State veterinarians could know as early as today whether a small and likely orphaned black bear cub captured Tuesday after it fell out of a Phoenix-area tree is a candidate for rehabilitation and eventual release.
Blood and urine samples collected late Wednesday and sent to the Oregon State University Veterinary Diagnostic Laboratory in Corvallis for a full biochemical workup will tell veterinarians whether they should pursue placing it in a rehab facility or euthanize it, according to Oregon Department of Fish and Wildlife officials.
The cub, positively identified Wednesday as female, weighed only 13.2 pounds and appeared to have a moderate skin infection often associated with poor nutrition, according to wildlife officials.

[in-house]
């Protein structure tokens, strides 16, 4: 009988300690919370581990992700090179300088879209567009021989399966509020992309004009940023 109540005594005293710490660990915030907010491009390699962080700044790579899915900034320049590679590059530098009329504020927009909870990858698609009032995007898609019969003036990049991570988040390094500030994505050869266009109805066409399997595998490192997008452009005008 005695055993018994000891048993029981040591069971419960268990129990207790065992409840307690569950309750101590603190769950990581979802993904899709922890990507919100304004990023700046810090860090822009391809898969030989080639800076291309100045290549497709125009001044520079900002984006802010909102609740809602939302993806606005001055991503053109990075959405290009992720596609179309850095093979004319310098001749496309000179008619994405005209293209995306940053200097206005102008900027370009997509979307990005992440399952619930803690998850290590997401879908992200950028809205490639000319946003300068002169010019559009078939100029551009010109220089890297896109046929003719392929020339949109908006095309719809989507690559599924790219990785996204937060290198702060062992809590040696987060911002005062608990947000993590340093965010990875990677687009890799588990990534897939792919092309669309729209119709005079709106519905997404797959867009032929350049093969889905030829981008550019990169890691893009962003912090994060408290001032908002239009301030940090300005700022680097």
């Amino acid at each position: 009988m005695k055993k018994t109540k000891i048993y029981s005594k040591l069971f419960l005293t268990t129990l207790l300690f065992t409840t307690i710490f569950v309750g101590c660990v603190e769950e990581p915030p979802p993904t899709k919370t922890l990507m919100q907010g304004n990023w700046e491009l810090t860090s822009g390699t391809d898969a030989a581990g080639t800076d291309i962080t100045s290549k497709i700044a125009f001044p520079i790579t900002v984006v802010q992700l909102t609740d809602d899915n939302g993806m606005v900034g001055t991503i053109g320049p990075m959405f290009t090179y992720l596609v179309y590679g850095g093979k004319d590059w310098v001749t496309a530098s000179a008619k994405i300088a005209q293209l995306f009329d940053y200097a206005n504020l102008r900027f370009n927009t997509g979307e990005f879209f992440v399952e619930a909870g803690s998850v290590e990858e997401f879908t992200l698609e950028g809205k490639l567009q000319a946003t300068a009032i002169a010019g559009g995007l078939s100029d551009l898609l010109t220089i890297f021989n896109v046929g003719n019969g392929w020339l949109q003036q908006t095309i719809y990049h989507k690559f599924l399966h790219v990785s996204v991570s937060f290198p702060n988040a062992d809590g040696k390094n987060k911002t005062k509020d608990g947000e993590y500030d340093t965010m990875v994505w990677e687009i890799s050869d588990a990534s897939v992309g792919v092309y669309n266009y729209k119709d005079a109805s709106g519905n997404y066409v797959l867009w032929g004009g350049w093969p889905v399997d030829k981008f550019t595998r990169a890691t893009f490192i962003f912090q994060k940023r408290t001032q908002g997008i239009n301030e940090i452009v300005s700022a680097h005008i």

ODFW District Veterinarian Julia Burco said there is a "likely possibility" that the cub has been orphaned, and possibly for some time.
"If it's that scrawny, mom's usually not around" to teach it foraging skills, Burco said.
The cub was found upside down in blackberries beneath a tree in an area north of Phoenix, where the bear was spotted in several trees Monday, according to ODFW.
The bear was placed in a cage and trucked Wednesday from ODFW's White City offices to the lab in Corvallis, where the samples were taken. It has since been moved to a holding facility at ODFW's E.E. Wilson Wildlife Area outside of Corvallis.
One thing the cub doesn't have on its side is history.
A small, cinnamon-colored cub caught running amok in the Rite Aid store in Ashland in late October did find a temporary home at a Lynnwood, Wash., state rehab facility, where it was set to remain until it could be released into the wild next spring. But it was later euthanized after it developed kidney failure, said Mark Vargas, ODFW's Rogue District wildlife biologist.
One thing the female cub does have going for it, however, is that it's no teddy.
"It seems to be feisty," Vargas says."But will it survive? The vets will make that call."